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FRACTURED AND BROKEN TEETH


Teeth are remarkably strong, but they can chip, fracture or break. Teeth usually break as a result of trauma from biting down on something hard, for example, or from a blow to the face. A child may fracture a tooth falling off a bike or curb during play. Cavities that have weakened the tooth also can cause chipping or fractures.

If a large piece of the tooth breaks off, it can hurt because the nerve inside the tooth may be damaged. If the nerve inside the tooth is exposed to air, saliva, or hot or cold foods or drinks, it can be extremely uncomfortable.

When a tooth cracks or fractures, it may or may not hurt. You may not notice the damage immediately. Minor tooth fractures are unlikely to cause symptoms. Deeper fractures can be painful because the damage may extend to the nerve inside the tooth. Pain from fractures may be constant or may come and go. Many people feel pain when they chew because as they chew they apply pressure to the tooth. As the fractured tooth bites down on the food, the crack in the tooth gets wider, but once the pressure is released, the crack closes again.

Larger fractures may cause a portion of the tooth to break off.

What You Can Do

Fractured Teeth

There is no way to treat fractured teeth at home. You need to see your dentist whenever a tooth is sensitive to changes in temperature or if it hurts while you're eating. Pain that's constant is a serious warning sign because it may mean that a fracture has damaged the nerve and live tissues inside the tooth.

Broken Teeth

You'll want to see your dentist as soon as possible. Your dentist will need to determine if the break was caused by decay and if the nerve is in danger. Adults with a damaged nerve usually will require root canal treatment, but in children, there's a possibility the nerve can be saved if the dentist is able to treat the problem immediately.

In the meantime:

- Save the pieces. If the break was relatively clean, your dentist may be able to cement the tooth back together as a temporary measure.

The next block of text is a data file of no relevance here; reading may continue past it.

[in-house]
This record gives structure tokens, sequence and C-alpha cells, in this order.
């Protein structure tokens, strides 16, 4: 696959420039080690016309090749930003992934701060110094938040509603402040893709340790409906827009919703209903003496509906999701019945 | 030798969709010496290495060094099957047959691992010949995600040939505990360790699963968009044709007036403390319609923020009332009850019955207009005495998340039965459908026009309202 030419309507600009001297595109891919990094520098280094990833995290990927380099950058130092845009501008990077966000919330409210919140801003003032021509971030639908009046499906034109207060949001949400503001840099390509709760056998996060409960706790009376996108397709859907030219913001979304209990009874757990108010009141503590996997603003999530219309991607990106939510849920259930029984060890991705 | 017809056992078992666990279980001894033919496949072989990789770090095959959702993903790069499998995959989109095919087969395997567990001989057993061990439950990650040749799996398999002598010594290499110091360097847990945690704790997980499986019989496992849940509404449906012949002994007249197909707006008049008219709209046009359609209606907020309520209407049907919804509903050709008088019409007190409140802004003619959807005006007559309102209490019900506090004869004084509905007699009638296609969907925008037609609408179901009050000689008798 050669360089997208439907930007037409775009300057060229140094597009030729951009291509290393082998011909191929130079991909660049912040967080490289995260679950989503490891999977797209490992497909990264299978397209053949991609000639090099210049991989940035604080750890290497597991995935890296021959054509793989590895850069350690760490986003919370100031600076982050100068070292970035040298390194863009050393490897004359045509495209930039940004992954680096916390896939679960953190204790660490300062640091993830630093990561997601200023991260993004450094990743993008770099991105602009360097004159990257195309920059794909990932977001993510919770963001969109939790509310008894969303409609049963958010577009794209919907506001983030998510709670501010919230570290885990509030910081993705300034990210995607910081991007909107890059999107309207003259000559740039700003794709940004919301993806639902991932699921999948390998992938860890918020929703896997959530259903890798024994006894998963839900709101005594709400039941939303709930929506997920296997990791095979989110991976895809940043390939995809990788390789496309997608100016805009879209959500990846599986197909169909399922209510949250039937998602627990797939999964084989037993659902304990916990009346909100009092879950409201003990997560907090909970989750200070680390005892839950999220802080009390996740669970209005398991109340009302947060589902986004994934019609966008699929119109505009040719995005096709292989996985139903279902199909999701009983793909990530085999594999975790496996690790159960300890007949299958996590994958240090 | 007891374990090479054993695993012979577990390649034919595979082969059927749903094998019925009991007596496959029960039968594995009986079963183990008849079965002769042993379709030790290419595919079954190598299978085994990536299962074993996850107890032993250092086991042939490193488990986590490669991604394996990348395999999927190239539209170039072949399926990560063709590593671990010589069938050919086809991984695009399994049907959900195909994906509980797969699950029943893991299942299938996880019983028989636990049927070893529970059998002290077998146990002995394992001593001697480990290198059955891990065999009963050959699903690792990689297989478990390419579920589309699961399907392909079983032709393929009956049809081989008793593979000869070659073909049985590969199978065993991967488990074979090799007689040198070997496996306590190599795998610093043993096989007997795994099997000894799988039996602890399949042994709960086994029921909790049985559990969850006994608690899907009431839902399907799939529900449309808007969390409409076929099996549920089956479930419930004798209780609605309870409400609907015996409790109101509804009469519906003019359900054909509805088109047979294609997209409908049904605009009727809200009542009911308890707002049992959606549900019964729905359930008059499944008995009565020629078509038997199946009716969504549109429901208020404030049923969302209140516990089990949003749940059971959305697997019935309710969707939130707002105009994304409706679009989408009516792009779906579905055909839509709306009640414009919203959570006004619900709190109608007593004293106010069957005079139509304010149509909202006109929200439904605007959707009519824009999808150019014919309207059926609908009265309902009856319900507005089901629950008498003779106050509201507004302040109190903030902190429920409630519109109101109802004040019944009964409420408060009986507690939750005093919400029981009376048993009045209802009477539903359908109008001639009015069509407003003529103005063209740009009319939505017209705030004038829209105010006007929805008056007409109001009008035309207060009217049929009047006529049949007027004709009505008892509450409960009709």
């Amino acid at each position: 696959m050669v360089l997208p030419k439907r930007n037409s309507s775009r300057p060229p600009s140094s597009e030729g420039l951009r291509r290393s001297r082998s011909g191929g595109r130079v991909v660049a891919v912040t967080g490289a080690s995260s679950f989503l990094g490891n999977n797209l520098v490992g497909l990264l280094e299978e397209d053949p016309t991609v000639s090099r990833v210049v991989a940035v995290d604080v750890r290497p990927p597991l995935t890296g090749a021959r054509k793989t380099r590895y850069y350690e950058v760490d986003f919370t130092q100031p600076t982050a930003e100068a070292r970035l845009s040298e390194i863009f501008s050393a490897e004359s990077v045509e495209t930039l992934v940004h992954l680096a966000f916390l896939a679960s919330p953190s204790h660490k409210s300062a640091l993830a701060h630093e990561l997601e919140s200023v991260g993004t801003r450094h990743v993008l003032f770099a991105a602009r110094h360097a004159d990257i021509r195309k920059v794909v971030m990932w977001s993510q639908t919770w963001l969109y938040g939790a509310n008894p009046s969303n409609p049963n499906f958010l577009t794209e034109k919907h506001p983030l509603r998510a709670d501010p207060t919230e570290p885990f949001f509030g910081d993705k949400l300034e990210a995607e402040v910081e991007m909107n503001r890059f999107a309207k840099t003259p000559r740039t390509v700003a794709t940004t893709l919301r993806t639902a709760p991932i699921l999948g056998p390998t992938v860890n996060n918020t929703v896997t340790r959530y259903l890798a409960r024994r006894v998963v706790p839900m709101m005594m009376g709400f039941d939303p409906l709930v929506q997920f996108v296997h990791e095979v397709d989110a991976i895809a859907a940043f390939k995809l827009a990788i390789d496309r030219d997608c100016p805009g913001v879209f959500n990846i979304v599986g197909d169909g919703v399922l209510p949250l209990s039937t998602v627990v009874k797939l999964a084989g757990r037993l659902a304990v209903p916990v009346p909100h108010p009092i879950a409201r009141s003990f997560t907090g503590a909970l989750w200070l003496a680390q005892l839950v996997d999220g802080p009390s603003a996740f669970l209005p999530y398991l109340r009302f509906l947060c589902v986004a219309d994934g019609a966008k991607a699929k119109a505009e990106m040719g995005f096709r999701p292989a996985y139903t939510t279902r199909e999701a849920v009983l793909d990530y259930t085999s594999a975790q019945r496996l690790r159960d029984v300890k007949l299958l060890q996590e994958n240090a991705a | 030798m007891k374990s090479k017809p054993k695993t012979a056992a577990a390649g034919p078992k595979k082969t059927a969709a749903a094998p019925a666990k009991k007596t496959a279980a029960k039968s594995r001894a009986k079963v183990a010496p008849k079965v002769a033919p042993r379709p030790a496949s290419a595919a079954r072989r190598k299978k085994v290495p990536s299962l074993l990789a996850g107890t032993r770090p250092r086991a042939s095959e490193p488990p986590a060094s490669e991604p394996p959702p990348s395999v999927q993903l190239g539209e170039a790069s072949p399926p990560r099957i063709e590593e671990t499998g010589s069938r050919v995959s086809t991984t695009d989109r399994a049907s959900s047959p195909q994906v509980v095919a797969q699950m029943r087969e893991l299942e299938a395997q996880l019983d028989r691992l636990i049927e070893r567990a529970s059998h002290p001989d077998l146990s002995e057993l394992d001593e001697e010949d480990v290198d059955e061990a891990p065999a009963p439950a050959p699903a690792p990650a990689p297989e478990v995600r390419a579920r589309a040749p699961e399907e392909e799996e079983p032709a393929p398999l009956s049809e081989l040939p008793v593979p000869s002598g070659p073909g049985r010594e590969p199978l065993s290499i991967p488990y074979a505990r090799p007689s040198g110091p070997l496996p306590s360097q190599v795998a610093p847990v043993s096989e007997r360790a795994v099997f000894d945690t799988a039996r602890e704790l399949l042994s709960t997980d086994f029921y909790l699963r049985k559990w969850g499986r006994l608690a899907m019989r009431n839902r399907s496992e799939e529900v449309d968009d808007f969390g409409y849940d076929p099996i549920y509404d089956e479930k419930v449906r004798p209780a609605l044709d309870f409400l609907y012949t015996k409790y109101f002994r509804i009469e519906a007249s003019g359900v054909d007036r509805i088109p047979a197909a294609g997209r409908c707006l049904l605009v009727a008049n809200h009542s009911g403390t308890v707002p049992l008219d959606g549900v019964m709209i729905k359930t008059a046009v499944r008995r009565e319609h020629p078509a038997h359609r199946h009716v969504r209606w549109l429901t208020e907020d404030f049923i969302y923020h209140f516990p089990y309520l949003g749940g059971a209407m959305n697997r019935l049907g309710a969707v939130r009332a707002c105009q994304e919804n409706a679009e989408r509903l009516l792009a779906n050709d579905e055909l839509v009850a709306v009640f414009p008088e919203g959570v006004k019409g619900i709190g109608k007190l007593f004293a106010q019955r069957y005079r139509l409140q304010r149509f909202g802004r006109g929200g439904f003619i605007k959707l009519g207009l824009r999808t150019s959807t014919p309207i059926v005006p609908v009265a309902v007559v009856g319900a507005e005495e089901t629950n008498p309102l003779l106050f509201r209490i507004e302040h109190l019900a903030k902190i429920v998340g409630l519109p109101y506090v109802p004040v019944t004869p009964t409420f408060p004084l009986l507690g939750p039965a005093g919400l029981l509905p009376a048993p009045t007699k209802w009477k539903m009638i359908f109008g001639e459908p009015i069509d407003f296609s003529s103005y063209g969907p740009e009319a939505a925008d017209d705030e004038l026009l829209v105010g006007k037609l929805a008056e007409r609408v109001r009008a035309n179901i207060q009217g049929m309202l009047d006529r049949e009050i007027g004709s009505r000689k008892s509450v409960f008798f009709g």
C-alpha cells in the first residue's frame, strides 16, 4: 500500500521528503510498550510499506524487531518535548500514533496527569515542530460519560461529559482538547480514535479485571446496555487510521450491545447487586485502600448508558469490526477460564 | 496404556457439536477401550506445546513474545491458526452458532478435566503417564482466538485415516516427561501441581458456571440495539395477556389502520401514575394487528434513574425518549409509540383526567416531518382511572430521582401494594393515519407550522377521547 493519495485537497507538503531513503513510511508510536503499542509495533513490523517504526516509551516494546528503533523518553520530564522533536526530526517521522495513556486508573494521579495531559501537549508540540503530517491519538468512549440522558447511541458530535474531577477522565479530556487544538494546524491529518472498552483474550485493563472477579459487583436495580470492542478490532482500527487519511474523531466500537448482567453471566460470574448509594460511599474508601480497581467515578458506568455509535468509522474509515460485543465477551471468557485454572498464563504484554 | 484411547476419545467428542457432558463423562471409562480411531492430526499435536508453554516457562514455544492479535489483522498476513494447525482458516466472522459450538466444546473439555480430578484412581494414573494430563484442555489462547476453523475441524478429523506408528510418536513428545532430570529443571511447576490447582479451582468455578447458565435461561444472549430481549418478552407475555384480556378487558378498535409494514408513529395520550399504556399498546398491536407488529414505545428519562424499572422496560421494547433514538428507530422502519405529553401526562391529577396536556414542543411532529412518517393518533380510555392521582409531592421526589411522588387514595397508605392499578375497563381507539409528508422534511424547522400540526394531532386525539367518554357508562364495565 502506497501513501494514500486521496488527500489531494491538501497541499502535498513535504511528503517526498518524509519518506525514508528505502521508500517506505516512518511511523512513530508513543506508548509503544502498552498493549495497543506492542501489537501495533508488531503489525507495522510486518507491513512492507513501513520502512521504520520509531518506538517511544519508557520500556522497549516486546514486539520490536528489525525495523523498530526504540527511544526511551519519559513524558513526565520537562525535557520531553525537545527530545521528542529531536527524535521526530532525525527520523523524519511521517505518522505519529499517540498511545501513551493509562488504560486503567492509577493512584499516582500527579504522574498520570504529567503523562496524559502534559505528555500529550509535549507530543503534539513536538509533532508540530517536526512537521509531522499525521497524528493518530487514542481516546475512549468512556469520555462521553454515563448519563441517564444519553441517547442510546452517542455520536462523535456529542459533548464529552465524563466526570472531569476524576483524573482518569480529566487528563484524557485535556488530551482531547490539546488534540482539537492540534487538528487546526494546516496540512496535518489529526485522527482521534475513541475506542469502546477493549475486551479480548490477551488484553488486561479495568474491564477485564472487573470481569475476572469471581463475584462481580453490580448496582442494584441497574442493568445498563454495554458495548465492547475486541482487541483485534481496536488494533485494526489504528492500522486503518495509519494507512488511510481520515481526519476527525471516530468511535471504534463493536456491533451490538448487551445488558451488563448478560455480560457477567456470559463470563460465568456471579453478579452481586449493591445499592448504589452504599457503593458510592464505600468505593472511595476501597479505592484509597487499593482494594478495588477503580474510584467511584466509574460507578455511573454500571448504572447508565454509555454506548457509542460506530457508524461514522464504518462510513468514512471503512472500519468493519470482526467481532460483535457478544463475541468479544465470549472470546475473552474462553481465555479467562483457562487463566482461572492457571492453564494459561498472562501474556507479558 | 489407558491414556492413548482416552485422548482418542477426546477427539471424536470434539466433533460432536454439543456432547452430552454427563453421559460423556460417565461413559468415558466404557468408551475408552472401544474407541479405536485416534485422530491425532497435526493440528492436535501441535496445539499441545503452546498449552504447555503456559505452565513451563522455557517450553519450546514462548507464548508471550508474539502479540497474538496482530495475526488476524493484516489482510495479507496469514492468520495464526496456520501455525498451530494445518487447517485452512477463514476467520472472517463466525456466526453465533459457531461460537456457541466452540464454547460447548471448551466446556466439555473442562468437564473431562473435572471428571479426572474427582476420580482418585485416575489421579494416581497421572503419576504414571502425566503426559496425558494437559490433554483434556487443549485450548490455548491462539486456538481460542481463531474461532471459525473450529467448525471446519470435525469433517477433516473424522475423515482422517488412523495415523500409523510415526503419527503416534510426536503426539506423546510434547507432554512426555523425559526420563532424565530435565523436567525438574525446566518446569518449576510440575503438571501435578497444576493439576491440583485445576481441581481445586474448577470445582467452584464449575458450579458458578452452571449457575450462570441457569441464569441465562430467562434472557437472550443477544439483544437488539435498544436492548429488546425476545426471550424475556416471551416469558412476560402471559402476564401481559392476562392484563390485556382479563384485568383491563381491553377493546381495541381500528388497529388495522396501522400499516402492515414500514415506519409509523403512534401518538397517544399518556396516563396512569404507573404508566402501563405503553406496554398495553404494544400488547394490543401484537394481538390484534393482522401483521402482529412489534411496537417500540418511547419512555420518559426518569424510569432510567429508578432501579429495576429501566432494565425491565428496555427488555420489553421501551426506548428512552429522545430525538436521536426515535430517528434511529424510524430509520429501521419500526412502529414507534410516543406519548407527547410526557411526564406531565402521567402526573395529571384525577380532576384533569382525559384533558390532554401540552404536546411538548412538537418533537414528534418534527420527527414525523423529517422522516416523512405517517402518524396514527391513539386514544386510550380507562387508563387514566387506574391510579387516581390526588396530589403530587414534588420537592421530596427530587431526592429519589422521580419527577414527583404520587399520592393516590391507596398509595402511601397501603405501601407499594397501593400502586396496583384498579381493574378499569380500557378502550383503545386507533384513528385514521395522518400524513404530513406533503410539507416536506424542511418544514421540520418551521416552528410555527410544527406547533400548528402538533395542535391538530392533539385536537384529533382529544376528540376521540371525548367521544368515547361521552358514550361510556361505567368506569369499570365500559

- Rinse your mouth well with warm water. If you were able to save the tooth fragment(s), rinse them under running water.

- If an area is bleeding, apply a piece of gauze to the area for about 10 minutes or until the bleeding stops.

Apply a cold compress to the cheek or lips over the broken tooth. This will help reduce swelling and relieve pain.

- If you can't get to our dentist right away, cover the broken surface of the tooth that is in your mouth with temporary dental cement, available in pharmacies.

Take an over-the-counter pain reliever.

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What We Will Do at All Day All Night Dental

Types of Teeth Fracture

There are several types of tooth fractures, each of which requires different treatments. These include:

Minor cracks Also called "craze lines," these are superficial fractures that affect only the tooth's enamel, the outer white part of the tooth. Minor cracks rarely need treatment. However, your dentist may lightly polish the area to smooth out any rough spots.

Chips Minor chips don't always need treatment, although your dentist may recommend repairing the damage with filling material to prevent it from getting worse or to make the tooth look better. If the chip is in the front of the mouth, then our dentist probably will use a tooth-coloured filling. Often, if the chip is very small, your dentist may lightly sand the area to smooth out any rough spots.